BioNova is no stranger to overcoming hurdles; the company holds the only U.S. and Canada patent for the biological filtration of swimming pool water — a system invented by BioNova founder Gerhard Brandlmaier. While patent number 7,332,082 is publicly available on the website of the U.S. Patent Office, it falls far short of providing a recipe for recreating BioNova’s proprietary system.
“Our patent is the hydraulics; the proprietary equipment, and the controlled, directed flow through our biological fine filters, the planted regeneration zone, and recirculation of that water between the regeneration zone, mechanical equipment and the swimming area,” Weene explained. “All of our natural swimming pool installations adhere to that patent.”
Whatever the specifics of the system may be, the results were enough to satisfy the city of Minneapolis. The grand opening of the pool is scheduled for August 2014.
A High-Profile Test CaseNot everyone considers the matter settled, however — particularly pond professionals.
“This project will be the test case for NSPs,” Meyer Jordan said of the Webber Park pool. “I am afraid that there will be an incident. No way to tell the magnitude of the incident. I am really amazed that, considering all of the scientific data against such an operation, it was even approved. Surely, the health professionals were asked to weigh in. BioNova has been fighting for years to get established in the U.S. and this is definitely a make-or-break project for them and NSPs in general.
“Let me clarify one thing,” he added. “I am not declaring that all NSPs are unsafe. It is that I have yet to see any scientific proof offered by BioNova … to prove that they are safe.”
If Legislation could KillTo some, a third potential impact of the swim pond trend is the most concern- ing of all: unnecessary, crippling legislation of non-swim ponds. If swim ponds continue to gain popularity, the same kind of rules that regulate pools could be brought to bear on all pond installations … with catastrophic results.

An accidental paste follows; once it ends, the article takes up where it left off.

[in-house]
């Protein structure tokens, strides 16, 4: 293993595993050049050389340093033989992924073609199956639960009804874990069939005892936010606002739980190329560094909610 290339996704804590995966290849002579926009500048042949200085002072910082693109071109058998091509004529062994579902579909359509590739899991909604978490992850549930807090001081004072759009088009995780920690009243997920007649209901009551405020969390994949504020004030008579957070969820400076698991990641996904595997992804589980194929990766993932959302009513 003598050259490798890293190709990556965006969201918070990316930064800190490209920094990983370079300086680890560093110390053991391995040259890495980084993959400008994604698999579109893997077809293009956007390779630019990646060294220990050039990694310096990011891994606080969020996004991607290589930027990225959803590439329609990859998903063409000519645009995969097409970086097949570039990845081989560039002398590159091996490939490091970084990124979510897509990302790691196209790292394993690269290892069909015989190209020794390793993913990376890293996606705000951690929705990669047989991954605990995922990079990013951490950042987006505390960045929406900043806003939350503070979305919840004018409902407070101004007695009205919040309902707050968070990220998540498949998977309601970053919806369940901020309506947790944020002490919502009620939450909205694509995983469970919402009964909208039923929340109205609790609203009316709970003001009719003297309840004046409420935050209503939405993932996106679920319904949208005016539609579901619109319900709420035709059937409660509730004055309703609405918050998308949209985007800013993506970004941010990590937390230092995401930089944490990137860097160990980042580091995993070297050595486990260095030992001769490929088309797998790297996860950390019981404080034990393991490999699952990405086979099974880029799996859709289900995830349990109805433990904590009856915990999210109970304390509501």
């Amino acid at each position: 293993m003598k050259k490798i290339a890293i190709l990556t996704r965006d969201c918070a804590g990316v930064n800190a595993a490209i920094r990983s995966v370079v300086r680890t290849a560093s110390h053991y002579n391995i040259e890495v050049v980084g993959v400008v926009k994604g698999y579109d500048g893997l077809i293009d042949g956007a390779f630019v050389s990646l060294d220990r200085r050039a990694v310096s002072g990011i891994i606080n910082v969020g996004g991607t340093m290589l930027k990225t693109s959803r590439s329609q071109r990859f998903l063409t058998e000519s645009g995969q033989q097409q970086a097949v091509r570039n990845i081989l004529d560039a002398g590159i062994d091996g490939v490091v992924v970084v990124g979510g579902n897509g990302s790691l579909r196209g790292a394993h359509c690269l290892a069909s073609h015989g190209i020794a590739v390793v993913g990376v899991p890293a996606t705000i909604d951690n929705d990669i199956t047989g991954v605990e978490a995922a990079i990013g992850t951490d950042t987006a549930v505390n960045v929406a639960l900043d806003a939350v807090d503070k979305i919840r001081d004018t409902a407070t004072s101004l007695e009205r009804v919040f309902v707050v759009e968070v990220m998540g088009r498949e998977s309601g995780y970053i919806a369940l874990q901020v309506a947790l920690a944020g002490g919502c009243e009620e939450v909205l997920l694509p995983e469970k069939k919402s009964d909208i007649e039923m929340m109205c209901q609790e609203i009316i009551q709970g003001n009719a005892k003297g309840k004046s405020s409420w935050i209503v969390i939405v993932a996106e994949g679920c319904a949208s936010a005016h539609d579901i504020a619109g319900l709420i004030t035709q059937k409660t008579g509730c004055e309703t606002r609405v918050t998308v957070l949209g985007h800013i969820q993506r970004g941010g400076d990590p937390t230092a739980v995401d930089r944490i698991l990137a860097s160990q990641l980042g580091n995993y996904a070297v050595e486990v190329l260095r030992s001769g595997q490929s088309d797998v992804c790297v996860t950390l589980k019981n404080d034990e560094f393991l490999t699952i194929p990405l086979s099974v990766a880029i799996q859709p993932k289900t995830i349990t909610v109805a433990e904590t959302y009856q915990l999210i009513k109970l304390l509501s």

“The more we push the envelope, the more exposure we have to call in the governing bodies for increased regulation,” Taylor said. “If [swim ponds] are not built according to swimming pool codes, then they will bring more and more scrutiny into our midst.”
“Basically, you’re going to end up with ponds that aren’t going to be over 12 inches deep,” he said. “They’re going to have to be qualified as ‘wading pools.’ We don’t need that kind of crap shoved down our throats building ponds.”
Most frightening of all is Pape’s doomsday scenario.
“I’m sure they — they being whatever governmental agency — will over-regulate it and probably force us to use external pumps,” he said. “Probably right down to some sort of chlorination treatment which will totally defeat the purpose of a pond.”
Professional ResponsibilityWhile the debate over swim ponds and natural swimming pools continues to rage with no decisive end in sight, nearly everyone involved agrees on one thing: the serious need for common sense and professional responsibility throughout the industry.
“Ultimately it’s the installer that the liability is coming down on,” Pape said. “So if there’s any risk or chance of a problem, you have to err on the side of caution.”
Jones says that regardless of one’s personal views on swimming in ponds, a professional must put the safety of the customer first.
“There’s a big difference between doing something for yourself as a homeowner and doing it as a professional for pay,” he said. “I’ve gone swimming in lakes and ponds myself as a kid growing up. I’ve got a picture of my son snorkeling, playing peek- a-boo with the koi in our front pond just before his seventh birthday. But this was my son, on my property, in my pond, in my yard.
“Professionally speaking,” he added, “if Aimee Copeland had been [zip lining] in her parents’ newly constructed swim pond, don’t you think they would be suing that contractor for everything he’s got? As a serious professional, I’ve got no business subjecting people to health risks when I know what the possible risks are. You’ve got to weigh the cons as well as the pros. In my opinion, a responsible professional would say, ‘Thanks, but no thanks. I’m not doing that.’”
Time will tell if Jones’ opinion becomes the law. In the mean- time, swim ponds and natural swimming pools still occupy a unique legal middle ground. Their future — and that of our industry — has yet to be decided. Until then, the responsibility for professional and ethical building practices rests heavily on the shoulders of our readers.